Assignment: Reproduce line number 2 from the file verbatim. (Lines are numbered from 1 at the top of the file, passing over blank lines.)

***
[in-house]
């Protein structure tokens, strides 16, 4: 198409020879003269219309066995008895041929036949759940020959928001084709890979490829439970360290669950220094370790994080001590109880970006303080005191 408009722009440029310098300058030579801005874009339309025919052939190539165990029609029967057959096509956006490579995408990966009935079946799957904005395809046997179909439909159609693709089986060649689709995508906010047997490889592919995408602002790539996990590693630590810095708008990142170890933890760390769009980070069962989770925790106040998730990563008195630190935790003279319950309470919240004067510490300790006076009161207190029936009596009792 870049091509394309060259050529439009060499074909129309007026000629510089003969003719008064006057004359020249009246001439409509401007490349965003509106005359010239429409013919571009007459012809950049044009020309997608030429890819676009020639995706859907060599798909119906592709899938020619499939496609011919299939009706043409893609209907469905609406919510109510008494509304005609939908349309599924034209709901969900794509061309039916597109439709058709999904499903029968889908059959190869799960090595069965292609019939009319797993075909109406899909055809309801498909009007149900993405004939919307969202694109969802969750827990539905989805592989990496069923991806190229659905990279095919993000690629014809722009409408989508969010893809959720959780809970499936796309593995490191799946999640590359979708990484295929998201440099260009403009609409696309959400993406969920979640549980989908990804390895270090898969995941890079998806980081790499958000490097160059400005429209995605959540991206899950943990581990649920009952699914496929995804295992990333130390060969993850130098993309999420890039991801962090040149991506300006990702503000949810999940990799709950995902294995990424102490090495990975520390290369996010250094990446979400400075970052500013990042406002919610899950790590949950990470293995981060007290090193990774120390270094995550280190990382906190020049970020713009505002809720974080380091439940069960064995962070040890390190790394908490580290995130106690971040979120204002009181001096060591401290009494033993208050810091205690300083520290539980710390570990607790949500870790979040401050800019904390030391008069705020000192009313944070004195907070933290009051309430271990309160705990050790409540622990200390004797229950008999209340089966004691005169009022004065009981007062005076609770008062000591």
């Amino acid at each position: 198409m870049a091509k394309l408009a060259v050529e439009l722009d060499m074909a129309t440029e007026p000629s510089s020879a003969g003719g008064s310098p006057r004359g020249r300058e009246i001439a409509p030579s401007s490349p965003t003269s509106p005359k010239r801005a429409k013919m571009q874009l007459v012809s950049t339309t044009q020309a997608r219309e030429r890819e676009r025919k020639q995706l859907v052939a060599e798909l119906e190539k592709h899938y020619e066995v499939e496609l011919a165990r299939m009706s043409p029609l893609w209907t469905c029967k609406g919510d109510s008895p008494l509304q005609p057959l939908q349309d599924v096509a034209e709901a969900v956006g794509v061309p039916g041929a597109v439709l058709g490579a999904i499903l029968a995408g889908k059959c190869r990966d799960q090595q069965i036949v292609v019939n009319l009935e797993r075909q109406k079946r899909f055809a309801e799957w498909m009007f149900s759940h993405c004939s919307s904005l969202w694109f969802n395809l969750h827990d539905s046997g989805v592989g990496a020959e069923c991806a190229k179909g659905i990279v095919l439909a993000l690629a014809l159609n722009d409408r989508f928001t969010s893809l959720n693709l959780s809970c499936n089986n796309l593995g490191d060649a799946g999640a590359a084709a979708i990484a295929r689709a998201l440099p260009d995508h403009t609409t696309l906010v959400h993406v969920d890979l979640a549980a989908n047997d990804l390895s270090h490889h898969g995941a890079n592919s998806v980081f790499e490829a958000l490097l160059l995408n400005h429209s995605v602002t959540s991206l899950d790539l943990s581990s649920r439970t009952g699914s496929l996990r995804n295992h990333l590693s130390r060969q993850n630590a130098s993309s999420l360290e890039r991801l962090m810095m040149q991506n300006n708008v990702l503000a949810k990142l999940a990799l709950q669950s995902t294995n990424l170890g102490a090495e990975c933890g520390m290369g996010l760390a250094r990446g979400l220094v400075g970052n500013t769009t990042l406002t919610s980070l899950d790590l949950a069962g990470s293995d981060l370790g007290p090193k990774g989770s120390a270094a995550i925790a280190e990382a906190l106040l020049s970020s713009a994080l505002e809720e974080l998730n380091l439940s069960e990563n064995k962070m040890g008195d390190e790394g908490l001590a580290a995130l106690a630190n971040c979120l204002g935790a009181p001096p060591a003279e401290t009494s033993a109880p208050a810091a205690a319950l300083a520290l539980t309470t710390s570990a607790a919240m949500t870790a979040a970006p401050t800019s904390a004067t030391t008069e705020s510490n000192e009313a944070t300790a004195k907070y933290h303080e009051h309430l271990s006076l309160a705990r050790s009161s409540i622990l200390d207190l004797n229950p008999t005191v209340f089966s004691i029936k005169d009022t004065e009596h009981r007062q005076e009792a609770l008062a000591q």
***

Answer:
């Protein structure tokens, strides 16, 4: 198409020879003269219309066995008895041929036949759940020959928001084709890979490829439970360290669950220094370790994080001590109880970006303080005191 408009722009440029310098300058030579801005874009339309025919052939190539165990029609029967057959096509956006490579995408990966009935079946799957904005395809046997179909439909159609693709089986060649689709995508906010047997490889592919995408602002790539996990590693630590810095708008990142170890933890760390769009980070069962989770925790106040998730990563008195630190935790003279319950309470919240004067510490300790006076009161207190029936009596009792 870049091509394309060259050529439009060499074909129309007026000629510089003969003719008064006057004359020249009246001439409509401007490349965003509106005359010239429409013919571009007459012809950049044009020309997608030429890819676009020639995706859907060599798909119906592709899938020619499939496609011919299939009706043409893609209907469905609406919510109510008494509304005609939908349309599924034209709901969900794509061309039916597109439709058709999904499903029968889908059959190869799960090595069965292609019939009319797993075909109406899909055809309801498909009007149900993405004939919307969202694109969802969750827990539905989805592989990496069923991806190229659905990279095919993000690629014809722009409408989508969010893809959720959780809970499936796309593995490191799946999640590359979708990484295929998201440099260009403009609409696309959400993406969920979640549980989908990804390895270090898969995941890079998806980081790499958000490097160059400005429209995605959540991206899950943990581990649920009952699914496929995804295992990333130390060969993850130098993309999420890039991801962090040149991506300006990702503000949810999940990799709950995902294995990424102490090495990975520390290369996010250094990446979400400075970052500013990042406002919610899950790590949950990470293995981060007290090193990774120390270094995550280190990382906190020049970020713009505002809720974080380091439940069960064995962070040890390190790394908490580290995130106690971040979120204002009181001096060591401290009494033993208050810091205690300083520290539980710390570990607790949500870790979040401050800019904390030391008069705020000192009313944070004195907070933290009051309430271990309160705990050790409540622990200390004797229950008999209340089966004691005169009022004065009981007062005076609770008062000591």